Terry Konkle – President
The last “Nugget” of Rockford History question asked which side of the Bridge Street Bridge was the one entered by the truck when the bridge collapsed. The truck was going east on the bridge, so it approached from the west side. Jack Bolt, Jerry DeMaagd and Lee Paull all knew the answer. Jerry also mentioned that when he was younger, he had a babysitter (Flossie Kerr) who lived right there. Dave Hutchings said that he did not know the answer, but recalled that his father was traveling in his car behind the truck and later was subpoenaed into court about whether the truck actually drove on the bridge correctly or perhaps missed the entrance causing the collapse. His father said that he could not see past the truck to know whether it did or not. I thank all of the above people for taking an active interest in Rockford history.
Here is a new “Nugget” to consider. The Rockford High School class of 1973 was number 89 in our history. They held a reunion last Saturday, and I was asked how they could be number 89 when our first graduating class was in 1881. All right readers, tell me how that happened. Contact me by email (email@example.com) or phone at 616-866-0530 with your explanations.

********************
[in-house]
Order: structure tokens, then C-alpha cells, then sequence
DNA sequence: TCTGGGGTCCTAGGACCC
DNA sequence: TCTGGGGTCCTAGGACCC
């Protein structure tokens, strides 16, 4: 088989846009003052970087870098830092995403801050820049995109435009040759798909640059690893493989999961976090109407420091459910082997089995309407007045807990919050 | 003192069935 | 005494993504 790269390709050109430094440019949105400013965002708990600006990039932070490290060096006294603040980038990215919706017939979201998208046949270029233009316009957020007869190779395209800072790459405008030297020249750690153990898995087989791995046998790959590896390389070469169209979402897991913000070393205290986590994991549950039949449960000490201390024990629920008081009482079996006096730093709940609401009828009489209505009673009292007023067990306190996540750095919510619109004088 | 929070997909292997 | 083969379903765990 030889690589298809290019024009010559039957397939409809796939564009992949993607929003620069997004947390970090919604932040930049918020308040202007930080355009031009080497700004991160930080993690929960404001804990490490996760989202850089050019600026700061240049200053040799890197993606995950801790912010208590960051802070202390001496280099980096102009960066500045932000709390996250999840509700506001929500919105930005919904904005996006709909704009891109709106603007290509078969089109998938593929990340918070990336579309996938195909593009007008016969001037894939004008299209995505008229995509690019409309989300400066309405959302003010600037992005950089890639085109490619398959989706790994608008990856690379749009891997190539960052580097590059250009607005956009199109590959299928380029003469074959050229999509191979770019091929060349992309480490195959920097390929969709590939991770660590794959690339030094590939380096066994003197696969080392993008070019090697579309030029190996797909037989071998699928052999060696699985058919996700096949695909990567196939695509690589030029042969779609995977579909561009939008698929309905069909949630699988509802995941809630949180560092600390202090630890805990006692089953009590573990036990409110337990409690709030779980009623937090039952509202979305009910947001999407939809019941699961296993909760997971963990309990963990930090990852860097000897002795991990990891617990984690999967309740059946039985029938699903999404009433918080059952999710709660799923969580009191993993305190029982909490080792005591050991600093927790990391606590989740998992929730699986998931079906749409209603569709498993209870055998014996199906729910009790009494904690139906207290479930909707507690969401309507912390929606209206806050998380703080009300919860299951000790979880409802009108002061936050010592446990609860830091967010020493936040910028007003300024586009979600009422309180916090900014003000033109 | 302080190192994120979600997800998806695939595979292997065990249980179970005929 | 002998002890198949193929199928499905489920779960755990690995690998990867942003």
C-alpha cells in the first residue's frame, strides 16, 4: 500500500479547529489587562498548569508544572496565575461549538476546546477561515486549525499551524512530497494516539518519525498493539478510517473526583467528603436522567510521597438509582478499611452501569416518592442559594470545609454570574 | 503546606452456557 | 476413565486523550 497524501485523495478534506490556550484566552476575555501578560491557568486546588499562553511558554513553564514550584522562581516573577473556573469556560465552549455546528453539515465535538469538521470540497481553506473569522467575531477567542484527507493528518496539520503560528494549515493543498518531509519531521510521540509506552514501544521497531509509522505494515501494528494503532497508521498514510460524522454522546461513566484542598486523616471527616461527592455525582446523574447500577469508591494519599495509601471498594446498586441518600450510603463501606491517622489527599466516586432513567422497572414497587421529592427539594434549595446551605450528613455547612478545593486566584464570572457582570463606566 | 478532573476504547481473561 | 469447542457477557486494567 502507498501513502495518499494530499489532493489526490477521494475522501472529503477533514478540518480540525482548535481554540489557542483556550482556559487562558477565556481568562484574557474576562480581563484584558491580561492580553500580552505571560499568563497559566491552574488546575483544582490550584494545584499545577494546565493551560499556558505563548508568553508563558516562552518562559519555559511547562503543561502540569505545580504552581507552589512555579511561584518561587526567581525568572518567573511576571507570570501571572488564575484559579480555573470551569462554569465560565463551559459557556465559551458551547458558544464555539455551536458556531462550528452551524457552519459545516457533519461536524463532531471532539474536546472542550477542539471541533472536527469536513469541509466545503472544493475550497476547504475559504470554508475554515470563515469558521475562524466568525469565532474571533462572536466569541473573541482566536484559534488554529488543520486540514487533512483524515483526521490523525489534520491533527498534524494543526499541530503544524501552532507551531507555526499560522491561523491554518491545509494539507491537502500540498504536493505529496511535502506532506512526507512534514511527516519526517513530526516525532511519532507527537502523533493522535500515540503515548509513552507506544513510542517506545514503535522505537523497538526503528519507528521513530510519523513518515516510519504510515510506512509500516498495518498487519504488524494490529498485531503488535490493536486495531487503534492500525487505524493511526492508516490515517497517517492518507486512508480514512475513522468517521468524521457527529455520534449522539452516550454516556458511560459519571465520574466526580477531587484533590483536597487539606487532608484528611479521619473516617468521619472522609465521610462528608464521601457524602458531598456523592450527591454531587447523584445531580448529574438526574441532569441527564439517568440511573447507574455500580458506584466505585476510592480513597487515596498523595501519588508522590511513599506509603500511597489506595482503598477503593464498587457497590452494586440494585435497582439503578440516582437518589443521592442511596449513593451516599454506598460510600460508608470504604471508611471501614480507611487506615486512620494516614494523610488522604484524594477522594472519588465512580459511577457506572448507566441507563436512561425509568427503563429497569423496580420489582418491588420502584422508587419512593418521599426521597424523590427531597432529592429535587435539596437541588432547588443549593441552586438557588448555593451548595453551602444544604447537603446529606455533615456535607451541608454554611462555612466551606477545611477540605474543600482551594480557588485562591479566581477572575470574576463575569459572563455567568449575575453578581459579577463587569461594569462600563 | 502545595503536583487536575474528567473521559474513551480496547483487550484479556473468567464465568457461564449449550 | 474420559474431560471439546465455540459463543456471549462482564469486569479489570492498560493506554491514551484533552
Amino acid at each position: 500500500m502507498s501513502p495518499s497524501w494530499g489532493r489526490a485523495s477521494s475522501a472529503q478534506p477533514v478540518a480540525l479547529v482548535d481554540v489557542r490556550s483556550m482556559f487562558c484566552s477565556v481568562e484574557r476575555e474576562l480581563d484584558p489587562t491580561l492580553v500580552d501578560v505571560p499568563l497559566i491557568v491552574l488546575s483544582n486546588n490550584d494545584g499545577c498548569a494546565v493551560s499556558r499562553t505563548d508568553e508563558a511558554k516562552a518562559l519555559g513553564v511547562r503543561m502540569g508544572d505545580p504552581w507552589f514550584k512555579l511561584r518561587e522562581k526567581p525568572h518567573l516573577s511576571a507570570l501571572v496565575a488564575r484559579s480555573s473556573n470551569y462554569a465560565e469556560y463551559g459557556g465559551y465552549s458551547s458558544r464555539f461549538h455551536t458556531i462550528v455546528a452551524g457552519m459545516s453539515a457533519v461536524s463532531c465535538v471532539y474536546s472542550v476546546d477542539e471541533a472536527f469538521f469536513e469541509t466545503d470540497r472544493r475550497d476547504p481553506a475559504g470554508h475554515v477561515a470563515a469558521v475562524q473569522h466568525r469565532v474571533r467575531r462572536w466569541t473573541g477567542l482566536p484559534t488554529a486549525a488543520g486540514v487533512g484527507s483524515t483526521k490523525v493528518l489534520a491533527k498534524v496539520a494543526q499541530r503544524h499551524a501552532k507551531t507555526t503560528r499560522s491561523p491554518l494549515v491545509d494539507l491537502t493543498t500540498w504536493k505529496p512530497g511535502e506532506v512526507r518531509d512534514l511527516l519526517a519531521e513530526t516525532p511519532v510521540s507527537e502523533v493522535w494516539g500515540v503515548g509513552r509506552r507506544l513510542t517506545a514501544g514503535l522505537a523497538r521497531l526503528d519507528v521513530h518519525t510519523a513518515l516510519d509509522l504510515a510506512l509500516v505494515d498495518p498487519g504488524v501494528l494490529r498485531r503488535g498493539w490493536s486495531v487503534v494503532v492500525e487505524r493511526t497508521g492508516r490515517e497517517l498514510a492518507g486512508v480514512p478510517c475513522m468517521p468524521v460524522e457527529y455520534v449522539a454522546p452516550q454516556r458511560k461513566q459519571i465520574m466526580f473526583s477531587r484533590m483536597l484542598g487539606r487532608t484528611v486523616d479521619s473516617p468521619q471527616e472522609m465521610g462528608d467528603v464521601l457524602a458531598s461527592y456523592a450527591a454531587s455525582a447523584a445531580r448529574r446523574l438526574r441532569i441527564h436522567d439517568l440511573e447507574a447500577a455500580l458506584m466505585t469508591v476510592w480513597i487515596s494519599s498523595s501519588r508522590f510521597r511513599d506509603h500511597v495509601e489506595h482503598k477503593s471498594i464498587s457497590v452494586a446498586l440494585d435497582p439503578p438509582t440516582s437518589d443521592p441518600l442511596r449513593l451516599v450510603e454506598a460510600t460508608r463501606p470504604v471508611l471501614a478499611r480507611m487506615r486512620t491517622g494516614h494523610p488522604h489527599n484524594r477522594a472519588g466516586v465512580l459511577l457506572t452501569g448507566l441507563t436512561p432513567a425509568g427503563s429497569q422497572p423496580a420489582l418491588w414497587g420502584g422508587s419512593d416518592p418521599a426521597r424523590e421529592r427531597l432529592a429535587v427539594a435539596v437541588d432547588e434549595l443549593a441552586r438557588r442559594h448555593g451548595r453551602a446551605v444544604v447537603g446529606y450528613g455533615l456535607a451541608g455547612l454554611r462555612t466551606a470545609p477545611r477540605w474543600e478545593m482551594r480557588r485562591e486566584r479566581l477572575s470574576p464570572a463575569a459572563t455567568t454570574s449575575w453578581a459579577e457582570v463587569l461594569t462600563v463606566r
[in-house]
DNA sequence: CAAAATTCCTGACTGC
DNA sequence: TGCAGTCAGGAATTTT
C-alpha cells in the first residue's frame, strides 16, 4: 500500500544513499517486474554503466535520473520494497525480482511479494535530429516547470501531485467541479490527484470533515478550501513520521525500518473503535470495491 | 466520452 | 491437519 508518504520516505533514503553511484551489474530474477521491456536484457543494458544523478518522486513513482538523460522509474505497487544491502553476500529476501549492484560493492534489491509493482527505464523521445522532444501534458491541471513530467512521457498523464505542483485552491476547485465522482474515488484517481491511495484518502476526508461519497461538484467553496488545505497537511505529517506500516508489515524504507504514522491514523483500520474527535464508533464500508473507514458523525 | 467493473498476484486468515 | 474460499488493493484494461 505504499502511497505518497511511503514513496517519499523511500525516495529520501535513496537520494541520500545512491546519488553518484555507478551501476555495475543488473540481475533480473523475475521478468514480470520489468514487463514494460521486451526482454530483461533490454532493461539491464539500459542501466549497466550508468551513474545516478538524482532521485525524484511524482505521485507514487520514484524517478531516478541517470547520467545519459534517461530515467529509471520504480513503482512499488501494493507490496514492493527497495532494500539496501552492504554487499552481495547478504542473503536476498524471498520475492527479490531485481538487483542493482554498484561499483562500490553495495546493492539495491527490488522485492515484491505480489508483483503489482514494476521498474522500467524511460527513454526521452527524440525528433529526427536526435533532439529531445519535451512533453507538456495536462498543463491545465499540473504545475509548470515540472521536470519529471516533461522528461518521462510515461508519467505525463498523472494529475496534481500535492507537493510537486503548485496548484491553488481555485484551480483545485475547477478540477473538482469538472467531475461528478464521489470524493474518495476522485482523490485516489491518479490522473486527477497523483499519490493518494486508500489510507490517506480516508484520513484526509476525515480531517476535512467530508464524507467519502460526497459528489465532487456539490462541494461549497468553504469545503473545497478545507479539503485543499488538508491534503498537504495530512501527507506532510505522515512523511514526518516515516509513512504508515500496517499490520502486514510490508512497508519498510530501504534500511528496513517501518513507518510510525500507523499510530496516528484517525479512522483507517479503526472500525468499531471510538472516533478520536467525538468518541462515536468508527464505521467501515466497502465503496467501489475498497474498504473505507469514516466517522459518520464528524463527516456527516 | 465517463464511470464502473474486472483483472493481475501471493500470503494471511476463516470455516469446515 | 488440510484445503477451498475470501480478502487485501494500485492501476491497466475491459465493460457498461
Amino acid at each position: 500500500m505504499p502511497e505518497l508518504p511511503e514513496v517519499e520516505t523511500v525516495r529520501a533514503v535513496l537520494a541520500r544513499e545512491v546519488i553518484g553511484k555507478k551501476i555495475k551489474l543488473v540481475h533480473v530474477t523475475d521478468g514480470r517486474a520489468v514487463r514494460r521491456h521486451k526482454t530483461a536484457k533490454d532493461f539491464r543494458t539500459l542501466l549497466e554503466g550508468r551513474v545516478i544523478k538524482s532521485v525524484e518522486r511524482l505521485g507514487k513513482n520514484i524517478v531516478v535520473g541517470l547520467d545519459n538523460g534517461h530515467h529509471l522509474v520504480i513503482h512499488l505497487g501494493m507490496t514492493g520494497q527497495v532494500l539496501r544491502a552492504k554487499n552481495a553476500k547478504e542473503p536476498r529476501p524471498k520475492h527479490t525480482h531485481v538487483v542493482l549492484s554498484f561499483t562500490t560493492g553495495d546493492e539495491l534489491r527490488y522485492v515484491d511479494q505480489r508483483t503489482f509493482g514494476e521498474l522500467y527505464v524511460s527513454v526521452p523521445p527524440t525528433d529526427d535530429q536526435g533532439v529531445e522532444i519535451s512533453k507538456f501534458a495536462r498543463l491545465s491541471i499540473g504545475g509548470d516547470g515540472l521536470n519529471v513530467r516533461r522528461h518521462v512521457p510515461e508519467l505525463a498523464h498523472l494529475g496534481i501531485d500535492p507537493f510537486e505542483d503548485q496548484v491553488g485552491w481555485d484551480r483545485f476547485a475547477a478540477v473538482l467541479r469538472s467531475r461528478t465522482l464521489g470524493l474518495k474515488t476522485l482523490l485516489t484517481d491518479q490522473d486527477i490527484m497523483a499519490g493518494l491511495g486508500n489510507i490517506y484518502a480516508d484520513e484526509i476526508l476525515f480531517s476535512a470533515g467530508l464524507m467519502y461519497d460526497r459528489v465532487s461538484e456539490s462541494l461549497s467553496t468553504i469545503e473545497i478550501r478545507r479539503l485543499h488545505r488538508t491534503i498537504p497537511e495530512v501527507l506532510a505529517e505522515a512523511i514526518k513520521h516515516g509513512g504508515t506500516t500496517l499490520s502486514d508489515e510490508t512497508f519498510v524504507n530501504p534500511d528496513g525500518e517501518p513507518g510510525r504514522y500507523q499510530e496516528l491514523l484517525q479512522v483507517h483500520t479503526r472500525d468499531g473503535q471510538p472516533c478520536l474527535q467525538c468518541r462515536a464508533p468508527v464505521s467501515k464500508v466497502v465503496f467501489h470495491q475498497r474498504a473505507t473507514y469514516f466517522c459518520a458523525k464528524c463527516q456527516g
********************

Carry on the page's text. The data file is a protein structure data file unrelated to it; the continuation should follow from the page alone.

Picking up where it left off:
Last week I wrote a bit about Rockford’s famous poet, Julia Moore and included a poem about her childhood days. This week a poem about Rockford will be used.
EARLY DAYS OF ROCKFORD
(song: Lucy Long)
My friends, I pray you listen,
I’ll sing a little song,
It’s about the village of Rockford,
And it will not take me long;
And how it was first settled
By enterprising men,
And all the news about it,
I’ll tell you if I can.
Situated in the Wilderness,
With forests all around,
Thirteen miles from Grand Rapids,
Is this flourishing little town.
On the banks of Rogue River,
Where runs the water still,
And in the early settled days
It was called Laphamville.
It was settled by Smith Lapham,
In eighteen and forty-three,
And then came the Hunter brothers
To keep his company.
Smith Lapham and Hunter brothers
Built each a shingle mill,
On the banks of Rogue River
Are the same old buildings still.
In the early days of Rockford
They had to run a stage,
For they had no other conveyance
To get from place to place.
But now they go by railway
For the cars run night and day,
And the early days of Rockford
Have nearly passed away.
Next week a poem entitled “On the Banks of the Rogue” will be used. Readers with questions, comments, suggestions, opinions and corrections are encouraged to contact me. Have a great, positive week!